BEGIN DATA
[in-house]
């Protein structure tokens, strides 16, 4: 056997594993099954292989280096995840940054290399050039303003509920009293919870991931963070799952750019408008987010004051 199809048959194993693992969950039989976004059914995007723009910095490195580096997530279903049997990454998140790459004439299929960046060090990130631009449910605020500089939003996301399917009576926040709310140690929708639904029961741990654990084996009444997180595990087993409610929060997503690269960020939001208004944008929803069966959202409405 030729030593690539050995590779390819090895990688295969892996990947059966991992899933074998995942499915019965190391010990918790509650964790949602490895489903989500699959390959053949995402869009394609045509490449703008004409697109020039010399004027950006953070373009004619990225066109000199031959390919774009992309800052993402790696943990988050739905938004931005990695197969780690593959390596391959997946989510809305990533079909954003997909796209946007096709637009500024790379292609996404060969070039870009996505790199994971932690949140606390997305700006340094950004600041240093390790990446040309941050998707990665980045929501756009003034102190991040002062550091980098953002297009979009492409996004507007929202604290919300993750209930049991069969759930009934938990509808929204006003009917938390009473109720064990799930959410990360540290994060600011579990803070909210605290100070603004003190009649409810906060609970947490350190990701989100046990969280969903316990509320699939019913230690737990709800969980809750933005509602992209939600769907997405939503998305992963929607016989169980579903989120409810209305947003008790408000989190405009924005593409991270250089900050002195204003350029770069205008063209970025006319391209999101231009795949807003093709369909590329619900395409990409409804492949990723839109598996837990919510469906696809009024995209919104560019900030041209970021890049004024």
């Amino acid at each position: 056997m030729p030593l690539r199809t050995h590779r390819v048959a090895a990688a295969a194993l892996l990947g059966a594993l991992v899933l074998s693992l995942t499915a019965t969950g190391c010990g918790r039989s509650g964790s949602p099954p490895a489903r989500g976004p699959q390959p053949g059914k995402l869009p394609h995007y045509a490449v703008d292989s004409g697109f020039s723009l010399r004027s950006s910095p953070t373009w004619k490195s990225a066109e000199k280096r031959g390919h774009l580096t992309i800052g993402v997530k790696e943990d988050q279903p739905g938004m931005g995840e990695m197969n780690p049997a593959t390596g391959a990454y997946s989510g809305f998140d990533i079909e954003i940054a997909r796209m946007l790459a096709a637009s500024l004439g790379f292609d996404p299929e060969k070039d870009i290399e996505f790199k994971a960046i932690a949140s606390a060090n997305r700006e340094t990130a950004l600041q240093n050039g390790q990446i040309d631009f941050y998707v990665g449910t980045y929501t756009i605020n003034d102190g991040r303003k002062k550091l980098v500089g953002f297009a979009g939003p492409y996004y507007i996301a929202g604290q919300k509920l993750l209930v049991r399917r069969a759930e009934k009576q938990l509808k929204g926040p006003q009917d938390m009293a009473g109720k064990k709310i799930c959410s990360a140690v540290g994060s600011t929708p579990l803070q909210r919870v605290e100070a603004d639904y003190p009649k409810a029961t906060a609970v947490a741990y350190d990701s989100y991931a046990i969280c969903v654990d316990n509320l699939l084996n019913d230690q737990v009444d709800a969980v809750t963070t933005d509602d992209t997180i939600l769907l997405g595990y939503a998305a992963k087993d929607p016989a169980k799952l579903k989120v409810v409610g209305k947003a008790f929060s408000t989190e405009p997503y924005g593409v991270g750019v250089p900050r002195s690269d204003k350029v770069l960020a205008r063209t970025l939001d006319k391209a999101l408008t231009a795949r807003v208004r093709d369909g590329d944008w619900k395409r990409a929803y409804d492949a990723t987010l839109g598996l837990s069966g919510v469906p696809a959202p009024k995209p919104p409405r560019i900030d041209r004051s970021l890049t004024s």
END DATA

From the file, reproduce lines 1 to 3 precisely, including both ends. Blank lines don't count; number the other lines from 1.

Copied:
[in-house]
């Protein structure tokens, strides 16, 4: 056997594993099954292989280096995840940054290399050039303003509920009293919870991931963070799952750019408008987010004051 199809048959194993693992969950039989976004059914995007723009910095490195580096997530279903049997990454998140790459004439299929960046060090990130631009449910605020500089939003996301399917009576926040709310140690929708639904029961741990654990084996009444997180595990087993409610929060997503690269960020939001208004944008929803069966959202409405 030729030593690539050995590779390819090895990688295969892996990947059966991992899933074998995942499915019965190391010990918790509650964790949602490895489903989500699959390959053949995402869009394609045509490449703008004409697109020039010399004027950006953070373009004619990225066109000199031959390919774009992309800052993402790696943990988050739905938004931005990695197969780690593959390596391959997946989510809305990533079909954003997909796209946007096709637009500024790379292609996404060969070039870009996505790199994971932690949140606390997305700006340094950004600041240093390790990446040309941050998707990665980045929501756009003034102190991040002062550091980098953002297009979009492409996004507007929202604290919300993750209930049991069969759930009934938990509808929204006003009917938390009473109720064990799930959410990360540290994060600011579990803070909210605290100070603004003190009649409810906060609970947490350190990701989100046990969280969903316990509320699939019913230690737990709800969980809750933005509602992209939600769907997405939503998305992963929607016989169980579903989120409810209305947003008790408000989190405009924005593409991270250089900050002195204003350029770069205008063209970025006319391209999101231009795949807003093709369909590329619900395409990409409804492949990723839109598996837990919510469906696809009024995209919104560019900030041209970021890049004024």
């Amino acid at each position: 056997m030729p030593l690539r199809t050995h590779r390819v048959a090895a990688a295969a194993l892996l990947g059966a594993l991992v899933l074998s693992l995942t499915a019965t969950g190391c010990g918790r039989s509650g964790s949602p099954p490895a489903r989500g976004p699959q390959p053949g059914k995402l869009p394609h995007y045509a490449v703008d292989s004409g697109f020039s723009l010399r004027s950006s910095p953070t373009w004619k490195s990225a066109e000199k280096r031959g390919h774009l580096t992309i800052g993402v997530k790696e943990d988050q279903p739905g938004m931005g995840e990695m197969n780690p049997a593959t390596g391959a990454y997946s989510g809305f998140d990533i079909e954003i940054a997909r796209m946007l790459a096709a637009s500024l004439g790379f292609d996404p299929e060969k070039d870009i290399e996505f790199k994971a960046i932690a949140s606390a060090n997305r700006e340094t990130a950004l600041q240093n050039g390790q990446i040309d631009f941050y998707v990665g449910t980045y929501t756009i605020n003034d102190g991040r303003k002062k550091l980098v500089g953002f297009a979009g939003p492409y996004y507007i996301a929202g604290q919300k509920l993750l209930v049991r399917r069969a759930e009934k009576q938990l509808k929204g926040p006003q009917d938390m009293a009473g109720k064990k709310i799930c959410s990360a140690v540290g994060s600011t929708p579990l803070q909210r919870v605290e100070a603004d639904y003190p009649k409810a029961t906060a609970v947490a741990y350190d990701s989100y991931a046990i969280c969903v654990d316990n509320l699939l084996n019913d230690q737990v009444d709800a969980v809750t963070t933005d509602d992209t997180i939600l769907l997405g595990y939503a998305a992963k087993d929607p016989a169980k799952l579903k989120v409810v409610g209305k947003a008790f929060s408000t989190e405009p997503y924005g593409v991270g750019v250089p900050r002195s690269d204003k350029v770069l960020a205008r063209t970025l939001d006319k391209a999101l408008t231009a795949r807003v208004r093709d369909g590329d944008w619900k395409r990409a929803y409804d492949a990723t987010l839109g598996l837990s069966g919510v469906p696809a959202p009024k995209p919104p409405r560019i900030d041209r004051s970021l890049t004024s």